The secret to jeweler Peter Indorf’s success? Actually listening to his clients
Forty years ago, New Haven jeweler Peter Indorf was a hippie, crafting silver and turquoise American Indian rings and selling them out of the back of his truck in California. Today his sophisticated shop on Chapel Street helps define the street as an upscale shopping destination.
Indorf visit us from the start that he wanted to be a jeweler Â— and he wanted to be different. He needed to be different to survive. So he learned about jewelry and more importantly, he learned about what people who buy jewelry wanted. HeÂ’s now a member of the American Gem Society and a certified gemologist. He has shops in New Haven and Madison.
Â“IÂ’m finally figuring it out after 40 years,Â” he says. Â“Forty years ago we were just a little family business. My wife was doing the books and we had a couple of jewelers plus myself. We were making a lot more of the jewelry.Â”
Today Indorf designs about 60 percent of the jewelry in his store. His favorite creation is a combination of 22-karat gold and pure silver that he uses a micro hammered technique to enhance the metalÂ’s luster.
Â“About a year ago, I got tired of going to parties and meeting women who said, Â‘I wish I could afford to shop with you.Â’ I took a serious look at that and decided ambien no prescription make some select silver jewelry in-house that literally started at $10,Â” Indorf explains.
The result was a collection he calls Cosmos, which uses hand-tooled fine silver, different from sterling silver in that it doesnÂ’t tarnish. The jewelry is based on celestial themes, incorporating the sun and moon in subtle ways.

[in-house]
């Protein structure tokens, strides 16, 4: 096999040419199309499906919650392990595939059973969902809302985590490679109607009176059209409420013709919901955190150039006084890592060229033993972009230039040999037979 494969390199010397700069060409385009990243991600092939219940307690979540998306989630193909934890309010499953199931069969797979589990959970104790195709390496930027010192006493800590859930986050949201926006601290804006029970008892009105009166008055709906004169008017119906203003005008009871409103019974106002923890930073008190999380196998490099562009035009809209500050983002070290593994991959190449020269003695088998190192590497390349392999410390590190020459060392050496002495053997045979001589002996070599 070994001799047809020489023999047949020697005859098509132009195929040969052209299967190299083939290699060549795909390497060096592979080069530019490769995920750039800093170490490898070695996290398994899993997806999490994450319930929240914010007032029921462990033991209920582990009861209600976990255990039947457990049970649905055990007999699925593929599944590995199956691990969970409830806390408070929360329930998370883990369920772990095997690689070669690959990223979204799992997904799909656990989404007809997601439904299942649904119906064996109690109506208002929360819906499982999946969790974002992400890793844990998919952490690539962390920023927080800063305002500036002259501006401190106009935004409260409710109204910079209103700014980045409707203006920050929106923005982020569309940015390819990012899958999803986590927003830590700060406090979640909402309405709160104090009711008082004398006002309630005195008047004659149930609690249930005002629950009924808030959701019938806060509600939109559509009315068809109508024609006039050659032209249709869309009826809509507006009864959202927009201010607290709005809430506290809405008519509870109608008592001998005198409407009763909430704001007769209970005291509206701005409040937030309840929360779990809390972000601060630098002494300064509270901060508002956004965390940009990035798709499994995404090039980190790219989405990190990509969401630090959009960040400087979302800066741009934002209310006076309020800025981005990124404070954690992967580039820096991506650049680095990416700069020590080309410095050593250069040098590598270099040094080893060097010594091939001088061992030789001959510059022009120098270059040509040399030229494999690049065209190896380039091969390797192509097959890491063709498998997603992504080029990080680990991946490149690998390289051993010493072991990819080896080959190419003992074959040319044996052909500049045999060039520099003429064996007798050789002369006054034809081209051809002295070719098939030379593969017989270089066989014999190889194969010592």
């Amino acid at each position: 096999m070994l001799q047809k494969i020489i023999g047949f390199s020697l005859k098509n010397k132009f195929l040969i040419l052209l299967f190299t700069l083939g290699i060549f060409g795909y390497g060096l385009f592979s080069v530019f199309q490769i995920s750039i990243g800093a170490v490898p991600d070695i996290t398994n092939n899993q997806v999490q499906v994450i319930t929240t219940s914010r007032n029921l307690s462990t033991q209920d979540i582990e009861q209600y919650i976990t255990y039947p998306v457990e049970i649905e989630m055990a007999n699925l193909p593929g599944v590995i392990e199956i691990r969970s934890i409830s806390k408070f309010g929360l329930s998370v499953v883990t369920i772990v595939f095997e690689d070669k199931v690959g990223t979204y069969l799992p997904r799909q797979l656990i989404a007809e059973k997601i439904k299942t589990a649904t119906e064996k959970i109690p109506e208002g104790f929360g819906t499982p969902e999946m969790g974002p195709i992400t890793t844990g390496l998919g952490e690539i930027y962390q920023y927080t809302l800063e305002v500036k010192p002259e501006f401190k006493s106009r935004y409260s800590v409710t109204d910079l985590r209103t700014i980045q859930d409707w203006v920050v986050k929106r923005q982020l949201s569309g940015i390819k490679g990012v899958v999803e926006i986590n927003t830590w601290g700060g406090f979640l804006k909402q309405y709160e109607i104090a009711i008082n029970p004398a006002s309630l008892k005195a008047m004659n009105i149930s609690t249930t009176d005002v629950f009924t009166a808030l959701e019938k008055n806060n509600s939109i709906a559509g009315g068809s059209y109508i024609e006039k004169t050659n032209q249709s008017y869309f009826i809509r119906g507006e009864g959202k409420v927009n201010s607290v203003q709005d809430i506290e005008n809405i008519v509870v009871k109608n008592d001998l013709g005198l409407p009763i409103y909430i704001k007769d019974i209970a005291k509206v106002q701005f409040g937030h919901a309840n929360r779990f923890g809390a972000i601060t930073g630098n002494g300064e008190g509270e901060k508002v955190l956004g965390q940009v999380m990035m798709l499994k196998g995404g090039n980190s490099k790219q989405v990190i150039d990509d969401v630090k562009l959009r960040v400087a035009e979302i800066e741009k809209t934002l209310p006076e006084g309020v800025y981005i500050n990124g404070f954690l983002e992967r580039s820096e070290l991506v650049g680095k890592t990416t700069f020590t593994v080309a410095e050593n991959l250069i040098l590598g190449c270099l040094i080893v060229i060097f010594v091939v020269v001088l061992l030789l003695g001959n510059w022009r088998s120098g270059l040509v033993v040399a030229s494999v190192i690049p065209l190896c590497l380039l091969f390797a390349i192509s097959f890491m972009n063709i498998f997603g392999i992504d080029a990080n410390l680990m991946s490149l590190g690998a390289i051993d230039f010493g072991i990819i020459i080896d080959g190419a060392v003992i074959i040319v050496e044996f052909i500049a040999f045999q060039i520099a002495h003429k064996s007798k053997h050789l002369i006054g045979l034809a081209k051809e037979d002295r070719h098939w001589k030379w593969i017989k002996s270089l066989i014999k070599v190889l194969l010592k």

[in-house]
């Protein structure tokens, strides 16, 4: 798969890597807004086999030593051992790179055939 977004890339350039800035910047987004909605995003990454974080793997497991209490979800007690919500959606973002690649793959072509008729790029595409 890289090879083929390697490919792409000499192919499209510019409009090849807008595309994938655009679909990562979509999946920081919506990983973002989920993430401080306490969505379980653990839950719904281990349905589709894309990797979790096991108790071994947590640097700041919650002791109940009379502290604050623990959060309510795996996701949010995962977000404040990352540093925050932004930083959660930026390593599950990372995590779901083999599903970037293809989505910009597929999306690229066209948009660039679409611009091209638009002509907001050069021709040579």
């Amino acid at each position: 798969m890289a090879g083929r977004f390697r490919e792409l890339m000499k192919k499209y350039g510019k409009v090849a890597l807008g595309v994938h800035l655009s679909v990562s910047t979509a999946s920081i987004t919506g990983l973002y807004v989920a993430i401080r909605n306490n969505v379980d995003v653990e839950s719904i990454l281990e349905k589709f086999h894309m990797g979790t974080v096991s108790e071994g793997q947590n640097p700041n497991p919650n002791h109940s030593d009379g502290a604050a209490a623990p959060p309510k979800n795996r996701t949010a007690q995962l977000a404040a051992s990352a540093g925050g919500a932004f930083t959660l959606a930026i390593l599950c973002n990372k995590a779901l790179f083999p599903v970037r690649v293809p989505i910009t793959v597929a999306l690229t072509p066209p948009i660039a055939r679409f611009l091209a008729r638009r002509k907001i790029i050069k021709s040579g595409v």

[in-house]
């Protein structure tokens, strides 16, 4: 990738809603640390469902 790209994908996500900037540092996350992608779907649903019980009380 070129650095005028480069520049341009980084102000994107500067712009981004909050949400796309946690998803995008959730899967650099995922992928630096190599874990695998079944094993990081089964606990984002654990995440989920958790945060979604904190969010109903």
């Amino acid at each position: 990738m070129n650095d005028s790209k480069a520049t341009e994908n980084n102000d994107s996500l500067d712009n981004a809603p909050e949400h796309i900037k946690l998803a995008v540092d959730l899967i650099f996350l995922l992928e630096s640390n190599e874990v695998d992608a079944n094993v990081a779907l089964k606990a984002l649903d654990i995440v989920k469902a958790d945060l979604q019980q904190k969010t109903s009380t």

Â“Because itÂ’s a cohesive collection, itÂ’s selling like crazy. I just hired someone to help me because I canÂ’t keep up with it,Â” he says.
Indorf says his business is going at two diametrically opposed directions rapidly. The result valium generic where hand craftsmanship meets technology.
Â“It goes back to my roots as a handmade jeweler where itÂ’s okay if things look handmade,Â” Indorf explains. Â“For the longest time, our aesthetic was to get better and better and do the finest work we can do. I still do that, but we use technology to do it.Â”
Indorf has relied on technology to perfect his creations during a time when the jewelry industry is in flux. He admits that the worldwide recession took its toll on his business. Â“ItÂ’s better, but itÂ’s not where it was,Â” he acknowledges. Â“It may take a long time to get back there.
Â“In the meantime, we got back to the basics: hired nice people and bent over backwards to make sure that everybody who comes in has a good experience,Â” he says. Â“My strategy is to have the popular items at good prices. The jewelry industry is still having a really hard time, but stores like ours are harbingers of things to come.Â”
Â“People today want unique items,Â” Indorf explains. Â“They want things that nobody else has Â— and we fill that niche.Â”
The bulk of IndorfÂ’s business is in bridal jewelry, much of which he personally creates. He holds a patent on the Unity ring, actually made of two rings, either platinum or gold, that intertwine, but donÂ’t detach. They are available for men and women and also make a nice anniversary gift.
Indorf would like to create all of the jewelry that he sells, but time only allows for a certain amount.
Â“ItÂ’s about reducing the inventory I already have so that I can add more,Â” he explains. Â“If youÂ’re a Â‘creative capitalist,Â’ you have to watch your inventory like a hawk. ThatÂ’s my portfolio. Most people have their money in stocks and bonds. Mine is in my inventory.Â”
Indorf believes in keeping it simple and listening to his customers.
Â“Coming to work every day is a blast,Â” he says. Â“One of the fundamental things that IÂ’ve learned over the years is that if you go into business to make money, itÂ’s the wrong motivation. If you go into business to fill a need and serve others, and you do that well, thatÂ’s when youÂ’ll make money.Â”